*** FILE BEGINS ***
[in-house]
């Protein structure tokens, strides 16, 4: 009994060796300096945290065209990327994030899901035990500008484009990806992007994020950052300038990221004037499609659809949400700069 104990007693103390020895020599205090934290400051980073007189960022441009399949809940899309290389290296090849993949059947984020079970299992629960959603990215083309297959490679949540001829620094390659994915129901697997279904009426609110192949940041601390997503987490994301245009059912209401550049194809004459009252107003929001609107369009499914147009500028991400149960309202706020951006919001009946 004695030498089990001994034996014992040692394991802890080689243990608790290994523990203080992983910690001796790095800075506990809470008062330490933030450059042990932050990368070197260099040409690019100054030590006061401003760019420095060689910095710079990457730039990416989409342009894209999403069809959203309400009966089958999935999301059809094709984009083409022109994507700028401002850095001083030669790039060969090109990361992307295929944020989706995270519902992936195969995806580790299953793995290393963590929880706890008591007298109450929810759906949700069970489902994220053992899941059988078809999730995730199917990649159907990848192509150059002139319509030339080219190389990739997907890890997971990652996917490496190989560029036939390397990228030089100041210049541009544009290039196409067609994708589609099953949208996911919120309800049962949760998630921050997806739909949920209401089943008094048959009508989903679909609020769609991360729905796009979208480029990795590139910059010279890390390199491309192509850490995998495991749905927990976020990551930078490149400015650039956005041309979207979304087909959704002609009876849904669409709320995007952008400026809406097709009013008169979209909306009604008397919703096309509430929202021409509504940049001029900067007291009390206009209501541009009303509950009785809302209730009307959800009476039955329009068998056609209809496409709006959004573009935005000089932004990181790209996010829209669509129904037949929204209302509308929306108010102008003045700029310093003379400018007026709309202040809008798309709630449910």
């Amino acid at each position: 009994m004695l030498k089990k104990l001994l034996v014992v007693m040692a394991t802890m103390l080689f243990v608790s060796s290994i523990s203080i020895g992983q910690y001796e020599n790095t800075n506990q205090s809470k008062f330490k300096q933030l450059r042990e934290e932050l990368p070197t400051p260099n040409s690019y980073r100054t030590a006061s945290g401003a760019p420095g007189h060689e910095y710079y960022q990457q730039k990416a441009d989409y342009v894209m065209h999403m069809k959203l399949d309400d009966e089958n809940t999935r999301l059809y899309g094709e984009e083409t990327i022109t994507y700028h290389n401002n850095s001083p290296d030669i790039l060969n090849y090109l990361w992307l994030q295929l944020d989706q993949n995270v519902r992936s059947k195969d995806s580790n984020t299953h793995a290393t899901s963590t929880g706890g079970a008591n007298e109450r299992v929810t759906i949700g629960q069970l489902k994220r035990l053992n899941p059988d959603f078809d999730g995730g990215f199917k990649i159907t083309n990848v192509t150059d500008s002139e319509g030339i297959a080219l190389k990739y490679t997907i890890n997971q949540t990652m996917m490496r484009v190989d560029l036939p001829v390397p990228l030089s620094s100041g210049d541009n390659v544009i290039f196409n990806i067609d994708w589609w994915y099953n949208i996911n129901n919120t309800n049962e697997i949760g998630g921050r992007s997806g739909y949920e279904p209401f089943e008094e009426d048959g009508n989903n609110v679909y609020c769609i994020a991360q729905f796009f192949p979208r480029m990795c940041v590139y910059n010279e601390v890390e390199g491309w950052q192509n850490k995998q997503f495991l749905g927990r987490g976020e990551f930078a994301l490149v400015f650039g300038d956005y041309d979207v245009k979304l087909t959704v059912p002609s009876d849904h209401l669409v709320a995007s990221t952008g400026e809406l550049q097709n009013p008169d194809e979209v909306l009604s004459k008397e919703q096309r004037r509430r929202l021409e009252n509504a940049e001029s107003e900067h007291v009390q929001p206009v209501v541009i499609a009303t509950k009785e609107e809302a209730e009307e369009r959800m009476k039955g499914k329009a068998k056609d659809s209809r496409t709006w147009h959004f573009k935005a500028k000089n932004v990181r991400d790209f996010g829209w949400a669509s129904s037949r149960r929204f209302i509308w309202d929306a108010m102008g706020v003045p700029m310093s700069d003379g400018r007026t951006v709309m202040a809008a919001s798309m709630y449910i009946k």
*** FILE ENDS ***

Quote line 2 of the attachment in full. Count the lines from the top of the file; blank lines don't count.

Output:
């Protein structure tokens, strides 16, 4: 009994060796300096945290065209990327994030899901035990500008484009990806992007994020950052300038990221004037499609659809949400700069 104990007693103390020895020599205090934290400051980073007189960022441009399949809940899309290389290296090849993949059947984020079970299992629960959603990215083309297959490679949540001829620094390659994915129901697997279904009426609110192949940041601390997503987490994301245009059912209401550049194809004459009252107003929001609107369009499914147009500028991400149960309202706020951006919001009946 004695030498089990001994034996014992040692394991802890080689243990608790290994523990203080992983910690001796790095800075506990809470008062330490933030450059042990932050990368070197260099040409690019100054030590006061401003760019420095060689910095710079990457730039990416989409342009894209999403069809959203309400009966089958999935999301059809094709984009083409022109994507700028401002850095001083030669790039060969090109990361992307295929944020989706995270519902992936195969995806580790299953793995290393963590929880706890008591007298109450929810759906949700069970489902994220053992899941059988078809999730995730199917990649159907990848192509150059002139319509030339080219190389990739997907890890997971990652996917490496190989560029036939390397990228030089100041210049541009544009290039196409067609994708589609099953949208996911919120309800049962949760998630921050997806739909949920209401089943008094048959009508989903679909609020769609991360729905796009979208480029990795590139910059010279890390390199491309192509850490995998495991749905927990976020990551930078490149400015650039956005041309979207979304087909959704002609009876849904669409709320995007952008400026809406097709009013008169979209909306009604008397919703096309509430929202021409509504940049001029900067007291009390206009209501541009009303509950009785809302209730009307959800009476039955329009068998056609209809496409709006959004573009935005000089932004990181790209996010829209669509129904037949929204209302509308929306108010102008003045700029310093003379400018007026709309202040809008798309709630449910």